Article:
Though Fatal Frame was original released on the Playstation2, it still manages to hold up against newer and more recent Xbox titles. The game’s human characters are well modeled, detailed, and textured to the point where you can clearly make out the dragon design on one of Miku’s alternate costumes, or the individual strands of hair in her ponytail. Also, though the animation for Miku herself is a bit stiff, her facial expressions during the in game cut scenes are both expressive and well crafted. Speaking of which, the cut-scenes presented in Fatal Frame come in one of two varieties: in game and pre-rendered. Though the pre-rendered cut scenes are usually reserved for the creepiest moments in the story, the in game cut scenes are no less a joy to watch. What helps to give them a great sense of cinematography (besides the good use of different camera angles), is the fact that a filter is used that causes the screen to look somewhat grainy and dilapidated; it really helps it to look like your watching an old film. As for the ghosts themselves, they truly have an otherworldly look to them as they fade in and out of the screen with an eerie smokiness. I found myself become frightened on more than one occasional as Miku’s heart began to beat faster, and I knew that any moment a ghost would materialize anywhere around me. The fact that the game takes place at night in dark rooms, and that I only had a flashlight to try and find my way around can be quite disturbing at times.
And that brings up another good point: the flashlight. Though the lighting can be a be “stiff” at times, but for the most part it’s pulled off wonderfully and convincingly, and you’ll often think to yourself, “this is how light should look.” Whenever you walk up a flight of stairs the camera’s light will illuminate the steps before you, and as you get closer to the top the shadows of the steps will begin to elongate and eventually fade away behind you into the rest of the shadows. It’s the little things like this that helps to make Fatal Frame one of the better looking games on the Xbox, as well as add to the overall immersion of the game. Lastly, the environments deserve a bit of space because they’re no less impressive than the other aspects of the game’s graphics. Besides being wonderfully detailed to the point where you might swear that they were pre-rendered, the environments help to contrasts Miku’s liveliness as well as emphasize the otherworldliness of the ghosts. Though Miku definitely stands out from the rest of the game’s environments, she doesn’t stand out to the point where she seems out of place.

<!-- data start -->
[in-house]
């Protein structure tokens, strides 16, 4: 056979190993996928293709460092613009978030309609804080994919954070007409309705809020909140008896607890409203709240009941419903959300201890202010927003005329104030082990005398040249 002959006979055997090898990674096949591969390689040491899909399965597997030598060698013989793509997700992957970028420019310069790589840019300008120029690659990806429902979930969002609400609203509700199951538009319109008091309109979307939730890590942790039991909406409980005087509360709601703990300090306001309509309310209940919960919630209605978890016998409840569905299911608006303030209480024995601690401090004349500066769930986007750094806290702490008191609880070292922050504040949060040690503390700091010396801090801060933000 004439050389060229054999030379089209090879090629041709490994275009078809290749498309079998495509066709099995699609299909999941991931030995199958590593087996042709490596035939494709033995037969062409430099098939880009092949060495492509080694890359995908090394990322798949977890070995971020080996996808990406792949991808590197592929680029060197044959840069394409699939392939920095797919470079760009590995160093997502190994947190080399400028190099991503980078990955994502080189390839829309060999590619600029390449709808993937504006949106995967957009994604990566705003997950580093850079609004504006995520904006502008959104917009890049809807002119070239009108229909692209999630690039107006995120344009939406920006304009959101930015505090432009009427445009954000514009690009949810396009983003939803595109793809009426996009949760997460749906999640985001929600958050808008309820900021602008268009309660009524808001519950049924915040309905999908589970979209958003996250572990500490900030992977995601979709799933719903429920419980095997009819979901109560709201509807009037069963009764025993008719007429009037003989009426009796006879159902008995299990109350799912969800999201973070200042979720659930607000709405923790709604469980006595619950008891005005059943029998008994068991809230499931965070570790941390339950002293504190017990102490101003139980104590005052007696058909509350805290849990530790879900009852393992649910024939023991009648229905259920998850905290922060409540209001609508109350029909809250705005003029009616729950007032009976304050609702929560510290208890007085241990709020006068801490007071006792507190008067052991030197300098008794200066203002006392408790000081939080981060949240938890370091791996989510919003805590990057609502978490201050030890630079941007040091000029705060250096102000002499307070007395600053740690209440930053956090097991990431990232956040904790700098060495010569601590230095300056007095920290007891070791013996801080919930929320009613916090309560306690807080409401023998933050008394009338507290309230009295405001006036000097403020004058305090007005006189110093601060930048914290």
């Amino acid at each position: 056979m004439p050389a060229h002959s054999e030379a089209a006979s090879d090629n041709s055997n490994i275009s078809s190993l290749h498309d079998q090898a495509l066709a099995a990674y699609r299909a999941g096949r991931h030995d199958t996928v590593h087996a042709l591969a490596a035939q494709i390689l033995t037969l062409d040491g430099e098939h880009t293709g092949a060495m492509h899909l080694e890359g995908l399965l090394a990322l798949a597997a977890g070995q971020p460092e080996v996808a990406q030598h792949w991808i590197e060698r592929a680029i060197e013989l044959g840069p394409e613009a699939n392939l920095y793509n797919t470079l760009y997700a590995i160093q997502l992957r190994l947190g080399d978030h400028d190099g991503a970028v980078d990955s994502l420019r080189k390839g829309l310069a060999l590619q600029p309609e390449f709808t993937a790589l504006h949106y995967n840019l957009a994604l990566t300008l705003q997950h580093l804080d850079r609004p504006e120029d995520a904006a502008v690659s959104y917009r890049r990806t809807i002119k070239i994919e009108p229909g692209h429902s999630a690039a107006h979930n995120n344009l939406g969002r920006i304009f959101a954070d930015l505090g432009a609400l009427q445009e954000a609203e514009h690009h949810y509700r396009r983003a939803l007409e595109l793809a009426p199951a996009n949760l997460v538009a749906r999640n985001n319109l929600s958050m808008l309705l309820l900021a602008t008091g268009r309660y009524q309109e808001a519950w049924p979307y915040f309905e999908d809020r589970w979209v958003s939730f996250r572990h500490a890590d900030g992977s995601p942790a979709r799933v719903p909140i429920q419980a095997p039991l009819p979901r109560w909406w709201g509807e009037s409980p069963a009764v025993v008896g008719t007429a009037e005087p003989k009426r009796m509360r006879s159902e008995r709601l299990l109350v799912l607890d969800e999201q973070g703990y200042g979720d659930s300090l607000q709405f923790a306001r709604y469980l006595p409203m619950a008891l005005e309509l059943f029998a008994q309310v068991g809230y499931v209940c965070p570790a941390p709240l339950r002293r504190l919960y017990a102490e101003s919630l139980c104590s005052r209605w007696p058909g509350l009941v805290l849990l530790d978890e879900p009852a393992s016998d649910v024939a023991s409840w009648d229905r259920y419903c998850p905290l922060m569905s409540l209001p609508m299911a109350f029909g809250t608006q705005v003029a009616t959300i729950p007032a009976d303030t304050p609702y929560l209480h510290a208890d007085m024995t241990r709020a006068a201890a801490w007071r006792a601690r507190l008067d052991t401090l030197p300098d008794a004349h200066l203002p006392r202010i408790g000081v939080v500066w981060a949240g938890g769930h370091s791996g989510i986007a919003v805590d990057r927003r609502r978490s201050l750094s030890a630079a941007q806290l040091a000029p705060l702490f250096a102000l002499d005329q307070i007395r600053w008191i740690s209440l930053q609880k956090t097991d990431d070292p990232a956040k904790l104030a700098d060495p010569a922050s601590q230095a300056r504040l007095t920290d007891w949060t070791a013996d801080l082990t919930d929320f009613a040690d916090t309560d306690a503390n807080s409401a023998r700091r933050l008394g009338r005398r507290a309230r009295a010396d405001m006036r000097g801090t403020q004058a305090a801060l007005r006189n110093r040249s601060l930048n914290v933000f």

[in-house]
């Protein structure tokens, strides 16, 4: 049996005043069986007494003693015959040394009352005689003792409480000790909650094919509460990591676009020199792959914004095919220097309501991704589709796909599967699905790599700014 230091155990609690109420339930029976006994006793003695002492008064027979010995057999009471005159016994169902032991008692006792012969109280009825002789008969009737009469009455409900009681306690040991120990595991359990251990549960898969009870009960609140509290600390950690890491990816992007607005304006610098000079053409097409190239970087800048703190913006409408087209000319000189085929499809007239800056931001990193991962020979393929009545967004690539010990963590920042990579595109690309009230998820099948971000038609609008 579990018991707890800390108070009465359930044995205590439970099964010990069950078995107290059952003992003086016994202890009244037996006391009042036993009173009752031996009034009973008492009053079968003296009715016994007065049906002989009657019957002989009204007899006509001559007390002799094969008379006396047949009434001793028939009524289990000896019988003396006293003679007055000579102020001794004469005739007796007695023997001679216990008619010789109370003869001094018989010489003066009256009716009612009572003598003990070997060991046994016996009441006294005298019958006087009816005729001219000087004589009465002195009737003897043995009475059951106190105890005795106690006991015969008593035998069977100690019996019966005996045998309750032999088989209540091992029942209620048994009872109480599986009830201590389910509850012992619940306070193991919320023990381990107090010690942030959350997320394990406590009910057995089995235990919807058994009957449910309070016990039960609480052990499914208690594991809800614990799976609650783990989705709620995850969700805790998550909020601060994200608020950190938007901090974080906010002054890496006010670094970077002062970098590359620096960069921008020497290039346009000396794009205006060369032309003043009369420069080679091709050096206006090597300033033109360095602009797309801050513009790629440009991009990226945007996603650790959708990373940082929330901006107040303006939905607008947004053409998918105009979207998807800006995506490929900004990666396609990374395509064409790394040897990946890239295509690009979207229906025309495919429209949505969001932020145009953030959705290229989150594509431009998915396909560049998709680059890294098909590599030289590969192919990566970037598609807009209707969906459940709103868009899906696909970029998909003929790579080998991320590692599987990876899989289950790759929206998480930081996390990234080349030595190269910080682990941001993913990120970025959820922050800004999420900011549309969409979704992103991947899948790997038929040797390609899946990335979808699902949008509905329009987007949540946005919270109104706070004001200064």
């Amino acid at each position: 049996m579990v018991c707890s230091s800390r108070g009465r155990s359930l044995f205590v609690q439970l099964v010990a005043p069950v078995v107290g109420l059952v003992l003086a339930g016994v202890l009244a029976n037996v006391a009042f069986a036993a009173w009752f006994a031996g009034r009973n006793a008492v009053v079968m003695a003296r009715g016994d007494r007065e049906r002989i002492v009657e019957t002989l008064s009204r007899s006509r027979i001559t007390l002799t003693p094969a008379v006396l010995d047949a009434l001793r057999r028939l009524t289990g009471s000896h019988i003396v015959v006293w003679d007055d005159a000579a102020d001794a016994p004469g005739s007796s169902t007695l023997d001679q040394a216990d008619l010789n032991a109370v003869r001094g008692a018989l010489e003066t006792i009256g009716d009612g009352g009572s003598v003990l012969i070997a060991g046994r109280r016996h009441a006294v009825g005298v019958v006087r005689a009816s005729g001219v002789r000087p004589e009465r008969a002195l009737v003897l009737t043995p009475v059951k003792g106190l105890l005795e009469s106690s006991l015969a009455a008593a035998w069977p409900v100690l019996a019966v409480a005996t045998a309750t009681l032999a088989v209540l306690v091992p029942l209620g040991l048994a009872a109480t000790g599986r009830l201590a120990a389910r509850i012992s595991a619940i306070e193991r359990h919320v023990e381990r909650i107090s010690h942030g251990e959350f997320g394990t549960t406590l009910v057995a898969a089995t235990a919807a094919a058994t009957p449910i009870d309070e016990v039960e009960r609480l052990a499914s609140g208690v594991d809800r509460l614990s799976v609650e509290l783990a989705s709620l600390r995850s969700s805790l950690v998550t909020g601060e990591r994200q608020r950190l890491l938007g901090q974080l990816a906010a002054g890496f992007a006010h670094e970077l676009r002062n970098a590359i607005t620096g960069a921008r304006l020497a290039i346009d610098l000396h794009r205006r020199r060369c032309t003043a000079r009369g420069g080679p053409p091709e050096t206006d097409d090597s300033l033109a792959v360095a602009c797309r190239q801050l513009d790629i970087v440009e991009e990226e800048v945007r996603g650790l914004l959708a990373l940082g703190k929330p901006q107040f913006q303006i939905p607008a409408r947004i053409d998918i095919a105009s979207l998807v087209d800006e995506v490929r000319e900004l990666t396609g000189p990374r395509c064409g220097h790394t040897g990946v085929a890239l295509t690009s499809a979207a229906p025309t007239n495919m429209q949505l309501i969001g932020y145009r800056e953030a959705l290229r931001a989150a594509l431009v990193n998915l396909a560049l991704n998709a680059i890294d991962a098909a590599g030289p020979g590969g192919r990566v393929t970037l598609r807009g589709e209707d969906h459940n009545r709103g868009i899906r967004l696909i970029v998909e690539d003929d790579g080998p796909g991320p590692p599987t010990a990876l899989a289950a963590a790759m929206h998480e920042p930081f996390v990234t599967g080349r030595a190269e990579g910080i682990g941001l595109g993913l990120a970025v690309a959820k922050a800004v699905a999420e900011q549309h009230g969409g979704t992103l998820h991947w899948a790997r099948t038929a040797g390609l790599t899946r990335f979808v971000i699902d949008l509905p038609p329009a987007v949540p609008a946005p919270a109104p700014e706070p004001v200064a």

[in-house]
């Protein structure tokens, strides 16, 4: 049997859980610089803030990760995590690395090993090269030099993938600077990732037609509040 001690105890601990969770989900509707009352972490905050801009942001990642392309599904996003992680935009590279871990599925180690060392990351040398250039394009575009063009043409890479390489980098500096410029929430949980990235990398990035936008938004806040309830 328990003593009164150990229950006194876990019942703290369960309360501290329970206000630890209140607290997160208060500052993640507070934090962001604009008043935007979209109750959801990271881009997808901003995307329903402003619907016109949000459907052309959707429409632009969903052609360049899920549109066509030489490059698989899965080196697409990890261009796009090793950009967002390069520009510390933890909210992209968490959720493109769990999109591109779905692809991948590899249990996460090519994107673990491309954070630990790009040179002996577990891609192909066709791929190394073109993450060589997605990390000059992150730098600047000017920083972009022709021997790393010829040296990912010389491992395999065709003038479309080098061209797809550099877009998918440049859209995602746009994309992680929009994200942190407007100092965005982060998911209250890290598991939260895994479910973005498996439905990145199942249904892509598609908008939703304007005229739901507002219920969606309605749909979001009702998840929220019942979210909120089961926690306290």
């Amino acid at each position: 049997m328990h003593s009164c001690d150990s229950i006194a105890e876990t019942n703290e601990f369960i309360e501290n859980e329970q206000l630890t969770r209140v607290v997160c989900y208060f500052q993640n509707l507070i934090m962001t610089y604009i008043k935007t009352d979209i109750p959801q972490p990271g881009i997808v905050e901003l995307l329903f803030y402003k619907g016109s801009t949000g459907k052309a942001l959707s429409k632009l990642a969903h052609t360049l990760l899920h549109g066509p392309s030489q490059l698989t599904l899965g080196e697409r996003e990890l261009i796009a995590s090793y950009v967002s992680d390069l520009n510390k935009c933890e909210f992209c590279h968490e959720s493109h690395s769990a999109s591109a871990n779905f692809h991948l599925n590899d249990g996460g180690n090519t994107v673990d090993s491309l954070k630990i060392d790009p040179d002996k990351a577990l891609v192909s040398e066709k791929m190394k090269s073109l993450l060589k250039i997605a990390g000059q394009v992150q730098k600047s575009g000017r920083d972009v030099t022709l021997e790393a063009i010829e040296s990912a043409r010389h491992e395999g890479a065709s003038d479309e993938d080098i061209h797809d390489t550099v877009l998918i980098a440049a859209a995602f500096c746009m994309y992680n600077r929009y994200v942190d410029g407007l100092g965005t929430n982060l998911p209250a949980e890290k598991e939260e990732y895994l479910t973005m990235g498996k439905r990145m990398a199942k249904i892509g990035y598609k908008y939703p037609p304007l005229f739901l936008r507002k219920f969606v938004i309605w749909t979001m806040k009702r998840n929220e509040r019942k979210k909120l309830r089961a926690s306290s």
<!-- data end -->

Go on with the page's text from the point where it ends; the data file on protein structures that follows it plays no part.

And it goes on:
Helping to round out the entire experience that is Fatal Frame, the sound employed in the game is both wonderfully crafted and cleverly implemented. Though you won’t find any actual background music within the game, what you will find are short, ambient audio pieces that range from ancient Shinto chants to brief koto pieces, all of which are used to help build upon the suspense and intensity already set by the game’s graphics and story. One of the best examples of this occurs at the beginning of the game when you first enter the Fireplace room, because as you move closer to the locked door on the second floor you can begin to hear the faint chanting of Shinto priests in the background. The way in which Fatal Frame uses this technique, in which the objects you walk by can trigger sound effects to occur, almost un-noticeably, really helps to add to the immersion of the entire game. Also, while the voice acting in the game can come off as sounding a bit stiff and forced at times (Miku’s speech will occasionally contain some odd pauses), it nevertheless complements the rest of the aural package quite nicely. As for the ghosts themselves, it occurred to me that if you were to take away the images of the ghosts, the lines that they cry out would probably sound laughable. After all, a guy exclaiming, “The ropes…there are more ropes!” in a slightly screechy voice can be pretty amusing. Still, for the most part the ghosts are either silent or restricted to just crying out sounds of pain and general misery, however at least one of the ghosts (Blind Woman) has a truly bone chilling cry whenever you encounter her.